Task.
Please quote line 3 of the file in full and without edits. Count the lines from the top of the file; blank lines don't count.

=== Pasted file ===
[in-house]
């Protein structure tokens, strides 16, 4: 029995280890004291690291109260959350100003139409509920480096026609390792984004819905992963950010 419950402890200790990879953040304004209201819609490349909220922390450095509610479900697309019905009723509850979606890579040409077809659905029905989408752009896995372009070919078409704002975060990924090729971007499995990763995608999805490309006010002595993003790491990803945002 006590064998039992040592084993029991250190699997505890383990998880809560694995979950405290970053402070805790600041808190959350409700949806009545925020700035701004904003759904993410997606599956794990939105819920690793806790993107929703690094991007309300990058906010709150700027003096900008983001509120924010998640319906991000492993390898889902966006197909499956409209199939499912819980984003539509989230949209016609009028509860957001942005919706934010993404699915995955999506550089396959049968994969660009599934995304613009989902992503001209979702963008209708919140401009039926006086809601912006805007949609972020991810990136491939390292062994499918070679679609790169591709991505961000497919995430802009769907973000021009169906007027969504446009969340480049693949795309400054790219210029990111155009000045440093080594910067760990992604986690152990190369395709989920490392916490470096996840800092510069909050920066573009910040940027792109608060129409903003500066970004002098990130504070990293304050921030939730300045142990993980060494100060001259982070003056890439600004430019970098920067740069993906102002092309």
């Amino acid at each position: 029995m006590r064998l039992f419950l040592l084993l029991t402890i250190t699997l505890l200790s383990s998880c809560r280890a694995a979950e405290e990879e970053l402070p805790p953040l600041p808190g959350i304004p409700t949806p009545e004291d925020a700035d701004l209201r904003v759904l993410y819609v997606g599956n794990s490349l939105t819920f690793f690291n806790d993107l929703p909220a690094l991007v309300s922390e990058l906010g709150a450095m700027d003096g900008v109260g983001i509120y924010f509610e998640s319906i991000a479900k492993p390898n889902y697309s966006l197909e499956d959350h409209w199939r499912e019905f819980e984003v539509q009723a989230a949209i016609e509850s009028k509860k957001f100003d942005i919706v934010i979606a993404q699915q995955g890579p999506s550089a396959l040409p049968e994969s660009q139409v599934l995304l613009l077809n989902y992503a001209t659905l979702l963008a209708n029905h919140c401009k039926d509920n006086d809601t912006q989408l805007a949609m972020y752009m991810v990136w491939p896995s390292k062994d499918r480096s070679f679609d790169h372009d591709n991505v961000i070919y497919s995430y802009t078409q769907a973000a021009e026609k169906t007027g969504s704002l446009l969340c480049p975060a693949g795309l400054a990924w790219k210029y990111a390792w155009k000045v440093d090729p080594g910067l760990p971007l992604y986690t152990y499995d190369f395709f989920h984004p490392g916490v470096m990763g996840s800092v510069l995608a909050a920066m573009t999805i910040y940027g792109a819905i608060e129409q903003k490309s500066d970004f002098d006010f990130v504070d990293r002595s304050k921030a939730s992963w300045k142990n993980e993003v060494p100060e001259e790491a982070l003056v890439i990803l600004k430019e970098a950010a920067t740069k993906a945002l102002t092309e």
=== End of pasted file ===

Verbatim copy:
């Amino acid at each position: 029995m006590r064998l039992f419950l040592l084993l029991t402890i250190t699997l505890l200790s383990s998880c809560r280890a694995a979950e405290e990879e970053l402070p805790p953040l600041p808190g959350i304004p409700t949806p009545e004291d925020a700035d701004l209201r904003v759904l993410y819609v997606g599956n794990s490349l939105t819920f690793f690291n806790d993107l929703p909220a690094l991007v309300s922390e990058l906010g709150a450095m700027d003096g900008v109260g983001i509120y924010f509610e998640s319906i991000a479900k492993p390898n889902y697309s966006l197909e499956d959350h409209w199939r499912e019905f819980e984003v539509q009723a989230a949209i016609e509850s009028k509860k957001f100003d942005i919706v934010i979606a993404q699915q995955g890579p999506s550089a396959l040409p049968e994969s660009q139409v599934l995304l613009l077809n989902y992503a001209t659905l979702l963008a209708n029905h919140c401009k039926d509920n006086d809601t912006q989408l805007a949609m972020y752009m991810v990136w491939p896995s390292k062994d499918r480096s070679f679609d790169h372009d591709n991505v961000i070919y497919s995430y802009t078409q769907a973000a021009e026609k169906t007027g969504s704002l446009l969340c480049p975060a693949g795309l400054a990924w790219k210029y990111a390792w155009k000045v440093d090729p080594g910067l760990p971007l992604y986690t152990y499995d190369f395709f989920h984004p490392g916490v470096m990763g996840s800092v510069l995608a909050a920066m573009t999805i910040y940027g792109a819905i608060e129409q903003k490309s500066d970004f002098d006010f990130v504070d990293r002595s304050k921030a939730s992963w300045k142990n993980e993003v060494p100060e001259e790491a982070l003056v890439i990803l600004k430019e970098a950010a920067t740069k993906a945002l102002t092309e």